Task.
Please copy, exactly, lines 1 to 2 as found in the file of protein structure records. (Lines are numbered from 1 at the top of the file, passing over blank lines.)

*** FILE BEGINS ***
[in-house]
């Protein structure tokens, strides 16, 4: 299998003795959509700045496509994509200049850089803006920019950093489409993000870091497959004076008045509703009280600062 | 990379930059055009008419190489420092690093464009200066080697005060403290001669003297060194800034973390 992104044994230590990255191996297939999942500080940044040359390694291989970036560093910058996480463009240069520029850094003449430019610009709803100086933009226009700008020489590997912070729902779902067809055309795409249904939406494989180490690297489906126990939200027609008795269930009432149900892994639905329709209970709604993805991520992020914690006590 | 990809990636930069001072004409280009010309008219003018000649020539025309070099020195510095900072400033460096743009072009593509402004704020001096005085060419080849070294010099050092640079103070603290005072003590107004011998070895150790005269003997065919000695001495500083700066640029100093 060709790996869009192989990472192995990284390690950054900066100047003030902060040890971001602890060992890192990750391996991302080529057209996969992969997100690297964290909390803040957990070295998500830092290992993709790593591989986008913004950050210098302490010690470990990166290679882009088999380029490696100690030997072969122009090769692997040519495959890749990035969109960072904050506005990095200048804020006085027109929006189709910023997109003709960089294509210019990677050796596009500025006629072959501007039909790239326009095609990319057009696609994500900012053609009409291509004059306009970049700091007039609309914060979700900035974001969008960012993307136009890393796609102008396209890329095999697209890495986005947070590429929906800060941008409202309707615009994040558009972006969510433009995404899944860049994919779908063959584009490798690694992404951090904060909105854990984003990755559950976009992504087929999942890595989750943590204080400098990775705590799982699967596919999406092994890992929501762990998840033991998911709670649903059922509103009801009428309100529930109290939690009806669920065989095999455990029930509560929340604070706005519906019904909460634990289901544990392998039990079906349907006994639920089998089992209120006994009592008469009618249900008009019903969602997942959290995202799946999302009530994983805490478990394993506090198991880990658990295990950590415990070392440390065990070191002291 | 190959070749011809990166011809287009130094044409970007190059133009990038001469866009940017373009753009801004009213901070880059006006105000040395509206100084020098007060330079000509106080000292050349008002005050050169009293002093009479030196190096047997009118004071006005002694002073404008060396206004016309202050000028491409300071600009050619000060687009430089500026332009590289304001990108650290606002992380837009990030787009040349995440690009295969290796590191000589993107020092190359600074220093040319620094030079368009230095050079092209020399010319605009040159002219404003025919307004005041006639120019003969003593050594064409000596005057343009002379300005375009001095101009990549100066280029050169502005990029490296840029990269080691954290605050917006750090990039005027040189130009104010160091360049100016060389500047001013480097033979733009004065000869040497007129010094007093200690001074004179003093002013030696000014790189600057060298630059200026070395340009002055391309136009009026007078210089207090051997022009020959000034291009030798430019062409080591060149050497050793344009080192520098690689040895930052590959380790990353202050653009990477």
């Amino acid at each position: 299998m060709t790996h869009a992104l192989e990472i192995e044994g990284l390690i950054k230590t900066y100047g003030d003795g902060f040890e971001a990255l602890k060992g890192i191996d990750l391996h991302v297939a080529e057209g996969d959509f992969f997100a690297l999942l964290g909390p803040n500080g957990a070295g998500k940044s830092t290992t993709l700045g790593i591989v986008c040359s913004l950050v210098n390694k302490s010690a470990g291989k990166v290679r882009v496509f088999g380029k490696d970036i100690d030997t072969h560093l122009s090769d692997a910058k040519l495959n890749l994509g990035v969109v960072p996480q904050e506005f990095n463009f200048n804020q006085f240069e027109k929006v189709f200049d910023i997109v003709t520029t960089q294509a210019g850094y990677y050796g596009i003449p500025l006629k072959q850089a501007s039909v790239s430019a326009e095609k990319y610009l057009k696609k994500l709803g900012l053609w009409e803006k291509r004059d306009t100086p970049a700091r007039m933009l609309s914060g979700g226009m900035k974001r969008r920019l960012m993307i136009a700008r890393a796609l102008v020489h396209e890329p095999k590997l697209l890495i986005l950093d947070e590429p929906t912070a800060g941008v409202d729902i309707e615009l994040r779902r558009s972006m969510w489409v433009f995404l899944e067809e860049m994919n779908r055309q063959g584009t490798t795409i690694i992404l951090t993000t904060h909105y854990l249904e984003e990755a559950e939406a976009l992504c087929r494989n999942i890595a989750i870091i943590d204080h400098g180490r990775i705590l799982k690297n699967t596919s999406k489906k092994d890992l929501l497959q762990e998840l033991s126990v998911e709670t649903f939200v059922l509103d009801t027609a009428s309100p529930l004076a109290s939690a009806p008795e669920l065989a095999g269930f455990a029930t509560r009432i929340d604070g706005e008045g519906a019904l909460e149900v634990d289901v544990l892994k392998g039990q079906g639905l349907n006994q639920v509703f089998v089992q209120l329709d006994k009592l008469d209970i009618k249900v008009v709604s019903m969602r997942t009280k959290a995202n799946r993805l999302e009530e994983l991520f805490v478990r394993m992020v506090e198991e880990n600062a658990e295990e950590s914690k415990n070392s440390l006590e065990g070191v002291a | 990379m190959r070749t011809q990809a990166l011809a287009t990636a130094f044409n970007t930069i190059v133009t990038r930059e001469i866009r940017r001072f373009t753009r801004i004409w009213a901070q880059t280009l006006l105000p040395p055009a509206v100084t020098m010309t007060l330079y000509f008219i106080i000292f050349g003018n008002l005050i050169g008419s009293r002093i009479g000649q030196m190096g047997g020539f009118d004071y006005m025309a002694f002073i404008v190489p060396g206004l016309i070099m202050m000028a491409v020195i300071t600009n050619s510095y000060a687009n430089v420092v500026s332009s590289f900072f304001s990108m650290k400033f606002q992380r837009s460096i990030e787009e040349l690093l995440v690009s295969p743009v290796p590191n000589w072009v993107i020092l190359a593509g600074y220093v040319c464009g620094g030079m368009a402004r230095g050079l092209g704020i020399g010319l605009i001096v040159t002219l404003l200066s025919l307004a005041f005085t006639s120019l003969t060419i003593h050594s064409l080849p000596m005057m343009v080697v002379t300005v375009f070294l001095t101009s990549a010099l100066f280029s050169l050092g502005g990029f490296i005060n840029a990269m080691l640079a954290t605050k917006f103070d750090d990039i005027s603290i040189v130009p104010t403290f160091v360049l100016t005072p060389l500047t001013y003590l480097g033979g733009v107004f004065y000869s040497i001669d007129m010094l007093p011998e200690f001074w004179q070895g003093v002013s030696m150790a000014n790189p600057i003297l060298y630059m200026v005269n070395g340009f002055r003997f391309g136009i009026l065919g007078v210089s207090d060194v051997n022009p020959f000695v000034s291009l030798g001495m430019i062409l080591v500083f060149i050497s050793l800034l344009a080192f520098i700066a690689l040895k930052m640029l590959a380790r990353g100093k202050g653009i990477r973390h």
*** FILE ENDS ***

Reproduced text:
[in-house]
């Protein structure tokens, strides 16, 4: 299998003795959509700045496509994509200049850089803006920019950093489409993000870091497959004076008045509703009280600062 | 990379930059055009008419190489420092690093464009200066080697005060403290001669003297060194800034973390 992104044994230590990255191996297939999942500080940044040359390694291989970036560093910058996480463009240069520029850094003449430019610009709803100086933009226009700008020489590997912070729902779902067809055309795409249904939406494989180490690297489906126990939200027609008795269930009432149900892994639905329709209970709604993805991520992020914690006590 | 990809990636930069001072004409280009010309008219003018000649020539025309070099020195510095900072400033460096743009072009593509402004704020001096005085060419080849070294010099050092640079103070603290005072003590107004011998070895150790005269003997065919000695001495500083700066640029100093 060709790996869009192989990472192995990284390690950054900066100047003030902060040890971001602890060992890192990750391996991302080529057209996969992969997100690297964290909390803040957990070295998500830092290992993709790593591989986008913004950050210098302490010690470990990166290679882009088999380029490696100690030997072969122009090769692997040519495959890749990035969109960072904050506005990095200048804020006085027109929006189709910023997109003709960089294509210019990677050796596009500025006629072959501007039909790239326009095609990319057009696609994500900012053609009409291509004059306009970049700091007039609309914060979700900035974001969008960012993307136009890393796609102008396209890329095999697209890495986005947070590429929906800060941008409202309707615009994040558009972006969510433009995404899944860049994919779908063959584009490798690694992404951090904060909105854990984003990755559950976009992504087929999942890595989750943590204080400098990775705590799982699967596919999406092994890992929501762990998840033991998911709670649903059922509103009801009428309100529930109290939690009806669920065989095999455990029930509560929340604070706005519906019904909460634990289901544990392998039990079906349907006994639920089998089992209120006994009592008469009618249900008009019903969602997942959290995202799946999302009530994983805490478990394993506090198991880990658990295990950590415990070392440390065990070191002291 | 190959070749011809990166011809287009130094044409970007190059133009990038001469866009940017373009753009801004009213901070880059006006105000040395509206100084020098007060330079000509106080000292050349008002005050050169009293002093009479030196190096047997009118004071006005002694002073404008060396206004016309202050000028491409300071600009050619000060687009430089500026332009590289304001990108650290606002992380837009990030787009040349995440690009295969290796590191000589993107020092190359600074220093040319620094030079368009230095050079092209020399010319605009040159002219404003025919307004005041006639120019003969003593050594064409000596005057343009002379300005375009001095101009990549100066280029050169502005990029490296840029990269080691954290605050917006750090990039005027040189130009104010160091360049100016060389500047001013480097033979733009004065000869040497007129010094007093200690001074004179003093002013030696000014790189600057060298630059200026070395340009002055391309136009009026007078210089207090051997022009020959000034291009030798430019062409080591060149050497050793344009080192520098690689040895930052590959380790990353202050653009990477």